But... Sometimes I miss updates on this blog. Not in the sense that you slack on it, but in the sense that I miss some "technicaly intermediate" updates when there are no news on breathrouths.

One thing I miss most is the retro style articles on how some things that are "established" now got to be this way. The design by evolution things. Stuff that both educates and helps to get acquainted with the code one might like to hack one day.

Luis said...

I don't understand: These days, Google's v8 claims to be 56x faster than common javascript, tracemonkey is in the same league, as well as nitro, etc. Way before, psyco sped up python (theoretically) up to c's speed for algorithmic code, and up to 4x for common code.

Now Unladen Swallow aims to "only" 5x speed up. Isn't it to little, seeing what the above projects are getting nowadays?
Or am I getting confussed by their terminology? (what's exactly the meaning of 5x here?).

Maciej Fijalkowski said...
This comment has been removed by the author.
Maciej Fijalkowski said...

The exact meaning of 5x is I *think* "5x on tests derived from google internal apps". It's a bit little, but note that the great speedups of JS engines are for simple algorithmic code (the one that psyco speedups great).

It would be a good speedup for a lot of people though (of course we aim to speed up stuff according to JS engines ;)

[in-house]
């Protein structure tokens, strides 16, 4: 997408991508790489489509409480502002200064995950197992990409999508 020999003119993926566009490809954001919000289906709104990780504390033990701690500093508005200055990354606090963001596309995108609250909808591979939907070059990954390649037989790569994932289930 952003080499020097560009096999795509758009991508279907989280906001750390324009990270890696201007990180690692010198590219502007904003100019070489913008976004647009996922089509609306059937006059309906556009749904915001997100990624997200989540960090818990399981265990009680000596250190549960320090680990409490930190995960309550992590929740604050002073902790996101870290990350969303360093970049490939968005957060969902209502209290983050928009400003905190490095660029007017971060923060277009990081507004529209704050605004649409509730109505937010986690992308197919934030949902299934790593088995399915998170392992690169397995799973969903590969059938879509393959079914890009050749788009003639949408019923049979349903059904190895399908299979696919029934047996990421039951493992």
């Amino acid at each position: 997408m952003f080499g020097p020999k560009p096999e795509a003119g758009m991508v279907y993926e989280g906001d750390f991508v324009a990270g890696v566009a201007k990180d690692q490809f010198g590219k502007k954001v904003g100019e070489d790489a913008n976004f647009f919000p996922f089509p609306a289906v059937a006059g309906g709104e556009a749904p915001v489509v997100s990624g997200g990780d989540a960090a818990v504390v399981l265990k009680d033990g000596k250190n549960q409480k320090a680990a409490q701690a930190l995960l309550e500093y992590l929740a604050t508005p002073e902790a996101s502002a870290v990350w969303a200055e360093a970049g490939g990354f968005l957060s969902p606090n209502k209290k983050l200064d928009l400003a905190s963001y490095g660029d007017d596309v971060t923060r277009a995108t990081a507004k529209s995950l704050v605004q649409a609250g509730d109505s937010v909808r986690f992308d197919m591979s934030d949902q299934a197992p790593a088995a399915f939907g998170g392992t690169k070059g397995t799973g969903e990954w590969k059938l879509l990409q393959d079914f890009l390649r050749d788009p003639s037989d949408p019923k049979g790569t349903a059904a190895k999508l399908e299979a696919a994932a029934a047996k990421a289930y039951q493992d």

Luis said...

Maciej, this is a reply posted on the project's FAQ page:

Comment by collinw, Today (8 hours ago)

luismgz: translating Python to Javascript would be easy to implement for about 80% of the language, but you'd hit a wall in implementing that last 20%. Just ask the Jython, PyPy? and IronPython? teams how hard 100% compatibility is. They've done some really heroic work to implement every dark and musty corner of the language, and I think they'd be the first to tell you that it's easy to get something like the Fibonacci function working, but things like metaclasses are a different story. We hope to side-step that by reusing as much of CPython as possible.

Psyco's claimed benefits of 100x speed-up on algorithmic code is rarely seen in real applications. It can certainly be used to optimize hotspots that fit Psyco's profile, but in examining the performance of some Google applications that use Psyco, we found that they see only a ~10% improvement in overall CPU usage. While that might be a valuable savings for some applications, it's not 100x, nor even the 2-4x low-end estimate that I've seen in the Psyco docs.

Are our performance goals too modest? We don't think so. Our team is small -- only two full-time engineers -- and we want to allow for unexpected surprises along the way. We feel that 5x is a good goal for the time being, especially given that we may need to make changes to LLVM along the way. If things go astoundingly well, we may raise those numbers, but for now, we're comfortable with our stated goals.

Luis said...

Maciej said: "It would be a good speedup for a lot of people though (of course we aim to speed up stuff according to JS engines ;)"

What ever happend to the "secret goal" of being faster than c...?